Paper Spotlight: Disregarding the Shoulders of Giants: Inferences from Innovation Research

David Reeb

Wanli Zhao

Empirical research typically builds on the findings of prior studies. New tests rely on previously identified determinants of the outcome variable studied as controls. Authors of a forthcoming RCFS paper, “Disregarding the Shoulders of Giants: Inferences from Innovation Research,” David Reeb and Wanli Zhao observe this process is often ad hoc. Using past research on corporate innovation as a platform, authors show that only a small subset of proposed determinants of innovation provide material, independent information about patents and citations. To do so, they use a data-driven approach – i.e., utilize various machine learning techniques to evaluate these covariates that have been argued or shown to affect innovation. After identifying the subset of determinants with high explanatory power (HEP), the authors show how including these HEP variables would have changed inferences in recent empirical studies and discuss how excluding them might affect future research. Commonly used econometric methods, including fixed effects and plausible shocks, do not change their findings on these previously identified innovation determinants. This important paper offers researchers a framework to select control variables for future research, rather than arbitrarily choosing a subset of control variables from prior studies.

Spotlight by Isil Erel
Photos courtesy of
David Reeb and Wanli Zhao

Paper Spotlight: Agency Conflicts and Investment: Evidence from a Structural Estimation

Redouane Elkamhi

Daniel Kim

Chanik Jo

Marco Salerno







Agency problems between managers and shareholders affect both investment and capital structure decisions at firms. In “Agency Conflicts and Investment: Evidence from a Structural Estimation,” Redouane Elkamhi, Daniel Kim, Chanik Jo, and Marco Salerno develop and structurally estimate a dynamic model to understand the real and financial implications of such agency problems.

The manager in the model is pulled into two different directions. On the one hand, there is the quiet life hypothesis. The manager derives private benefits out of the firm’s net income, which provides an incentive to reduce leverage. Because investment projects are often financed with debt, this effect leads to underinvestment relative to the first-best level. On the other hand, the manager’s compensation can depend on the size of the firm, which provides an empire-building incentive to overinvest.

Which of these two effects is more important in the real world? The authors structurally estimate the model on a sample of large US public firms over the period 1993 to 2019. The structural parameters are chosen to match the leverage, Tobin’s q, and managerial compensation from the data. The average firm in the sample overinvests by about 8% compared to a world with no agency conflicts. There is heterogeneity across firms based on the characteristics of the CEO, with investment being higher for firms with younger CEOs but somewhat paradoxically also firms with longer-tenured. Overall, the results suggest that the empire-building motive dominates the incentives to underinvest.

Spotlight by Uday Rajan
Photos courtesy of Redouane Elkamhi, Daniel Kim, Chanik Jo, and Marco Salerno

Paper Spotlight: Do Security Analysts Discipline Credit Rating Agencies?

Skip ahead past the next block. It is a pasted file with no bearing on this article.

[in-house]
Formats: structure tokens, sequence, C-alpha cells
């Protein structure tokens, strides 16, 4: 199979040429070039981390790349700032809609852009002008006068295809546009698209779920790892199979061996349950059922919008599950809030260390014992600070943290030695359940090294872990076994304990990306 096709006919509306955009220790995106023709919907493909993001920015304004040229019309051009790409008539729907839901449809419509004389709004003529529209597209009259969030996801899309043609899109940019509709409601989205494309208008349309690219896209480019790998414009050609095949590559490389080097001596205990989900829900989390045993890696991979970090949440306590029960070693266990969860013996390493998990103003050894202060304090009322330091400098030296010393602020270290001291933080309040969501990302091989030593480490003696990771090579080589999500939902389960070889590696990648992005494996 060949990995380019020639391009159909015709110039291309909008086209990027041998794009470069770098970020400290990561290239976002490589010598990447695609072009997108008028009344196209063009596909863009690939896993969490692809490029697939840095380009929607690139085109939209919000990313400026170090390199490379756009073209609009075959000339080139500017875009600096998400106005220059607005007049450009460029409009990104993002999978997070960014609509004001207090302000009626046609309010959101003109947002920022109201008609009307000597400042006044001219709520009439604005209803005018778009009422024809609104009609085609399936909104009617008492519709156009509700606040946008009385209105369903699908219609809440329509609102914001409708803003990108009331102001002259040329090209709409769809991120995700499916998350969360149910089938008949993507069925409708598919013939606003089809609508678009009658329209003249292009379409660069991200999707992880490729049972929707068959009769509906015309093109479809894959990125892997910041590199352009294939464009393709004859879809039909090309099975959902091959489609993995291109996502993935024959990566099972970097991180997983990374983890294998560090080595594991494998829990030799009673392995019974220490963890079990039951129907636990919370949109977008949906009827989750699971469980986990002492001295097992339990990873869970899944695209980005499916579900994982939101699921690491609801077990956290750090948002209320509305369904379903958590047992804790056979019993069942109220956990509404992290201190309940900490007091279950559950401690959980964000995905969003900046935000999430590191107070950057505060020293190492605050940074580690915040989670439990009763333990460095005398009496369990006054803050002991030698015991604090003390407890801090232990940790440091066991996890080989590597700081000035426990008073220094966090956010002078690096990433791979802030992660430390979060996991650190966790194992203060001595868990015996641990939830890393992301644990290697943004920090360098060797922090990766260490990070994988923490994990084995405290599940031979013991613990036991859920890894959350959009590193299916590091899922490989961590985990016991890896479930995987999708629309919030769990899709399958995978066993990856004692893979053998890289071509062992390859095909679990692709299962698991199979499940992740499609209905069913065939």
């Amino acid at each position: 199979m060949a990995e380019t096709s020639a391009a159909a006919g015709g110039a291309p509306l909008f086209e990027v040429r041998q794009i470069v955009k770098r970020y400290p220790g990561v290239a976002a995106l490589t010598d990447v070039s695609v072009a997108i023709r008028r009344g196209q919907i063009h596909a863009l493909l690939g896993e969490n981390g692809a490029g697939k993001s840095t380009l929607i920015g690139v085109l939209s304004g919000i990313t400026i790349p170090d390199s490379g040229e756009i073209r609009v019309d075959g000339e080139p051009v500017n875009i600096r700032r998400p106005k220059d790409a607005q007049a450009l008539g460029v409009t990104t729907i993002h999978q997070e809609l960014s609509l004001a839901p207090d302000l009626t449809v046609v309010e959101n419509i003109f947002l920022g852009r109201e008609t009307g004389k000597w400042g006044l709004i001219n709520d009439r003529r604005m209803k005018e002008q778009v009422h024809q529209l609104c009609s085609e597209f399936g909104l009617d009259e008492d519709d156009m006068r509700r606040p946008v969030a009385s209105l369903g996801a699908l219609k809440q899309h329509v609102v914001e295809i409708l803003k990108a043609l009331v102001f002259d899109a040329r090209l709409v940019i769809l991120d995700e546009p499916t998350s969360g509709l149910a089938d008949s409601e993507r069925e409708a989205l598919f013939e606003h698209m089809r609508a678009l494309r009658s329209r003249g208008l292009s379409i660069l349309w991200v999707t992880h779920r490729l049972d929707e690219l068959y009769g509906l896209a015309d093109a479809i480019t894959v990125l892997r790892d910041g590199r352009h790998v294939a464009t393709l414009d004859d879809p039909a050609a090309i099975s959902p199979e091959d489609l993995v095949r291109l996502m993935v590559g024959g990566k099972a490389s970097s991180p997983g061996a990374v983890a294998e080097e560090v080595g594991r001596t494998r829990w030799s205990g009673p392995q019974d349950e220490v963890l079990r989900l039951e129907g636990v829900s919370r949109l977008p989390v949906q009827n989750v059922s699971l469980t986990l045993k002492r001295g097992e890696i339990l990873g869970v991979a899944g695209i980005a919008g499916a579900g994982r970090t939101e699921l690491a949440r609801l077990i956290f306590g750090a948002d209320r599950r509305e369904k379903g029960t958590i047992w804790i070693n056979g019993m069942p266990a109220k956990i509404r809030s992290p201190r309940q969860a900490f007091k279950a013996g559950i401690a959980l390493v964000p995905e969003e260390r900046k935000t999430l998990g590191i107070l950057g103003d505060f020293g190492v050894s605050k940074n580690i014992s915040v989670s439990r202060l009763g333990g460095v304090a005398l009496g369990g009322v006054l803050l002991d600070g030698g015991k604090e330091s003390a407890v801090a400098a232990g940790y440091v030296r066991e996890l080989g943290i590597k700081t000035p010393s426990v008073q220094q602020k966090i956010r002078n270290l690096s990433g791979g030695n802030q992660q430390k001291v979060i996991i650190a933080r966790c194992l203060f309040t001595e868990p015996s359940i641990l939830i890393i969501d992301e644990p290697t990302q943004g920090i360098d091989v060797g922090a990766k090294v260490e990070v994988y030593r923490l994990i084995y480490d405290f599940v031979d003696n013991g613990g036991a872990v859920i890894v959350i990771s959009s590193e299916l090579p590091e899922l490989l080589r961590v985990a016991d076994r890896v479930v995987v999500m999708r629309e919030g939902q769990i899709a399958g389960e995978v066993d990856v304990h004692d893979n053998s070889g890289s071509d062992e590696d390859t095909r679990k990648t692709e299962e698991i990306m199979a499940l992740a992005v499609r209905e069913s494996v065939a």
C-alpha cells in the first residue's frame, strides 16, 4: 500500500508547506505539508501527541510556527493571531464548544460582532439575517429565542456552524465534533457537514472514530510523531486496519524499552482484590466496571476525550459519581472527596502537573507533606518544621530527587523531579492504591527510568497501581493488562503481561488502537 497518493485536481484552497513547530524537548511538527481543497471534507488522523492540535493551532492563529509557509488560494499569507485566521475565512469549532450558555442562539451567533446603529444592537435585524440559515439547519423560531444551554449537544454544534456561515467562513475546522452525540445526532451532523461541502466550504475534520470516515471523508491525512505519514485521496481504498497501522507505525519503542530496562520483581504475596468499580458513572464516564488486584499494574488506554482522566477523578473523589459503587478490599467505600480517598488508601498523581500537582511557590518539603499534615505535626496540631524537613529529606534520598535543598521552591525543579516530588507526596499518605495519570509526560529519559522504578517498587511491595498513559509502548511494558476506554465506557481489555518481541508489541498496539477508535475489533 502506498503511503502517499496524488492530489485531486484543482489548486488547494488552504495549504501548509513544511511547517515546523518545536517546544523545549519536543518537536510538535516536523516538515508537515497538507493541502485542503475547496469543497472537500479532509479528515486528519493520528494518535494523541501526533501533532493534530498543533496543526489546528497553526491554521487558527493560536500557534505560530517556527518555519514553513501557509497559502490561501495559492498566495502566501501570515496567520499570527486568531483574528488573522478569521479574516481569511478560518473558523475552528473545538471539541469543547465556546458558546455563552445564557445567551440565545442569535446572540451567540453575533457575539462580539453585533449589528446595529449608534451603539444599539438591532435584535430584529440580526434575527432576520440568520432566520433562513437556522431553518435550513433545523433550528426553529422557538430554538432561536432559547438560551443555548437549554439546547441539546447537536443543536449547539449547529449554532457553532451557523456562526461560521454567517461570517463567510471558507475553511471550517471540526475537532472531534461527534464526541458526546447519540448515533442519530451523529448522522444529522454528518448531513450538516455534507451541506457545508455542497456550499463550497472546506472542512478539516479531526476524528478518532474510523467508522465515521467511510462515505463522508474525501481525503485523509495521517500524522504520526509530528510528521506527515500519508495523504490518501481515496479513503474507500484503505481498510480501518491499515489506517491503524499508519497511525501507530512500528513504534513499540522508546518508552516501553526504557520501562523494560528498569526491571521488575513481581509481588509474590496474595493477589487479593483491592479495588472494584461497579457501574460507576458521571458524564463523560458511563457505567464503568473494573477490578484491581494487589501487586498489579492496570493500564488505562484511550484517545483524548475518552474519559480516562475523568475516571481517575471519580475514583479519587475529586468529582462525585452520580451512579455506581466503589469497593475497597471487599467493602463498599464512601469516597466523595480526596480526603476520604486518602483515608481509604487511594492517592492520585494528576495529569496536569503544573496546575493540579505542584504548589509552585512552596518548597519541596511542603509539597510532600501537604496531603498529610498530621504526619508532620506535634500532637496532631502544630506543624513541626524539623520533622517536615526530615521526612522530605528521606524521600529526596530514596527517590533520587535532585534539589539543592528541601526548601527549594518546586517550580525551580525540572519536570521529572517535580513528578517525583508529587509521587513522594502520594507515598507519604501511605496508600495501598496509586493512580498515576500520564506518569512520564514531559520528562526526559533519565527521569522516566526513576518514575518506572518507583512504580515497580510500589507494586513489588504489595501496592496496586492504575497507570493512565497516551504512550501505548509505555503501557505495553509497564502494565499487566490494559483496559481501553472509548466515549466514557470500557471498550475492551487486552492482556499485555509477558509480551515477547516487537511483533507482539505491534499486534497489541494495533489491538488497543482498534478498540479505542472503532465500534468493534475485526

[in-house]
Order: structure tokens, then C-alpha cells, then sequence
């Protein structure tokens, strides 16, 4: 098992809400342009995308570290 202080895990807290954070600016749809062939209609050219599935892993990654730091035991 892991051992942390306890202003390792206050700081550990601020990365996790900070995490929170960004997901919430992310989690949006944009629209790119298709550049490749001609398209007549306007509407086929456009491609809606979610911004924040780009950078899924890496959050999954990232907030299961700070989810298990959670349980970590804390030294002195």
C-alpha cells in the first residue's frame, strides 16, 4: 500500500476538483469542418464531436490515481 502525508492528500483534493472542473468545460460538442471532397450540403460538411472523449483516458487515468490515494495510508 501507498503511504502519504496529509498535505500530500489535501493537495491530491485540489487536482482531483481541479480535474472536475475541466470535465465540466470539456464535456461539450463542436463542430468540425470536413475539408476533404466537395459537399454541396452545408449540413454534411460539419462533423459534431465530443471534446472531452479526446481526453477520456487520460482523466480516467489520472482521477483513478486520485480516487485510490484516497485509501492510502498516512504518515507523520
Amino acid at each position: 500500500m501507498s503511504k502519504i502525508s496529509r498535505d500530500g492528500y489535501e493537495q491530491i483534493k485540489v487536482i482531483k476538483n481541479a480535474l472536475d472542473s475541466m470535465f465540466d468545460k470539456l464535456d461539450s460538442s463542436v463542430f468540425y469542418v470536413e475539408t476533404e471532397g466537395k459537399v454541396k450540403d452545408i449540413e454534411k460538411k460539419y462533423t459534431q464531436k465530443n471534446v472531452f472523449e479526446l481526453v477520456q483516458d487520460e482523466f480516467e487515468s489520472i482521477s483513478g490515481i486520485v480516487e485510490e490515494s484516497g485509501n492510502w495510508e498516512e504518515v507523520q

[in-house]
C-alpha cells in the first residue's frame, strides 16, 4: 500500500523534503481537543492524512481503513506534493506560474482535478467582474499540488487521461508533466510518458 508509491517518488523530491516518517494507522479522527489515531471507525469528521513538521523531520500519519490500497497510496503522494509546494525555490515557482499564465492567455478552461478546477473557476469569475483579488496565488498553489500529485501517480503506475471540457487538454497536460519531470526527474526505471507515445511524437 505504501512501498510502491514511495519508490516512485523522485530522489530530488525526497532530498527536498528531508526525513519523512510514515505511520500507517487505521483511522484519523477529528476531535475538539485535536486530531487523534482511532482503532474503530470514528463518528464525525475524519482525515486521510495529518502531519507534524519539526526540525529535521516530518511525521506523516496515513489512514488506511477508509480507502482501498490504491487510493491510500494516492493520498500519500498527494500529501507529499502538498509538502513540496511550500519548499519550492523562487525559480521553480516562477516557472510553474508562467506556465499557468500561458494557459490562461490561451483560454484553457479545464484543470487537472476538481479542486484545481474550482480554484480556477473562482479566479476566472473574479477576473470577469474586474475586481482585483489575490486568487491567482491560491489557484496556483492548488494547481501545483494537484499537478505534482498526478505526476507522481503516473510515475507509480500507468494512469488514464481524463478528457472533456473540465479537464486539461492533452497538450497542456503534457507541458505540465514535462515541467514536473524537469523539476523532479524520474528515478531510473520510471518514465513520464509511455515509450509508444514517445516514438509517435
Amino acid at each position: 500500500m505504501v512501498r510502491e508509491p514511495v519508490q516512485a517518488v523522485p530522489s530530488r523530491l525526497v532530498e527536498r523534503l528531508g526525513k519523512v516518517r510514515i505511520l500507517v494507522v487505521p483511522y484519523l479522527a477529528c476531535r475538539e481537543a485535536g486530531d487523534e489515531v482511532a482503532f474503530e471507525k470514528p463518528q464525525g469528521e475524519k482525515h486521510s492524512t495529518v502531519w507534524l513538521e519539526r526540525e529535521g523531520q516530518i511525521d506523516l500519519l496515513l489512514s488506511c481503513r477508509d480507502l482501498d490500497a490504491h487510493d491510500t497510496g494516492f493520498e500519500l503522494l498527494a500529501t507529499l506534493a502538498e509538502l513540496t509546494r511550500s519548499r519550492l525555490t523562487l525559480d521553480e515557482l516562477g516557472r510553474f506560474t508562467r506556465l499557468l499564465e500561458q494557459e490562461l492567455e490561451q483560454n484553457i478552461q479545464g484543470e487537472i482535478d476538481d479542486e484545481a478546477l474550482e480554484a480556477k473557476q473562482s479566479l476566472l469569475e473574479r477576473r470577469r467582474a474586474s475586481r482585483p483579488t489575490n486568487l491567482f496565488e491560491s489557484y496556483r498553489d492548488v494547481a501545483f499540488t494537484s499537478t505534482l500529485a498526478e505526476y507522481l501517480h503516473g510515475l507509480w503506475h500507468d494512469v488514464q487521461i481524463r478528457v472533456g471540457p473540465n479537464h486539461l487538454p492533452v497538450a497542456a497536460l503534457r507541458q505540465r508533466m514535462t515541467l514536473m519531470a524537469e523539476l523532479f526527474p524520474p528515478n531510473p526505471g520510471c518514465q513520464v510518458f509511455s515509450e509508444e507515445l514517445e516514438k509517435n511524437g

Kingsley Fong

Harrison Hong

Marcin Kacperczyk

Jeffrey D Kubik







Credit ratings agencies are important players in financial markets and they could contribute to efficient resource allocations through information generation. Often, though, expectations of this positive impact are not met in reality because of well-documented biases that credit rating agencies suffer from. Such issues can be due to revolving doors, home biases, and political beliefs of credit analysts. These biases can ultimately have a significant nefarious effect on debt prices.

One big question is the source of these biases. This is an important question because if we want to move closer to a state where markets work efficiently we need to eradicate or limit such biases.

In the paper “Do Security Analysts Discipline Credit Rating Agencies?” Kingsley Fong, Harrison Hong, Marcin Kacperczyk, and Jeffrey D. Kubik investigate one important force that could be driving these credit rating agencies biases: information spillovers from equity markets to credit ratings. The paper argues that credit rating agencies find it harder to issue high grades for a firm’s debt when the firm’s informational environment is strong due to the presence of equity analyst reports that are informative about a firm’s distance-to-default. The authors’ argument is predicated on two related arguments: first, theory shows that a firm’s price of both debt and equity claims should be based on the same underlying fundamental value, and, second, evidence shows that equity prices often lead credit ratings and are crucial in the determination of credit spreads.

Using a diff-in-diff framework around an exogenous drop in analyst coverings, the authors show that a decrease in information generated by security analysts increases the subsequent debt ratings of a firm by around a half-rating notch. There is, in other words, greater optimism-bias in credit ratings when there is a lower presence of security analysts, especially for firms with little bond analyst coverage to begin with, and for firms that are close to default. This coverage-induced shock also leads to less informative ratings for future default and downgrading events, and bond-level mispricings.

Spotlight by Andrew Ellul
Photos courtesy of Kingsley Fong, Harrison Hong, Marcin Kacperczyk, and Jeffrey D Kubik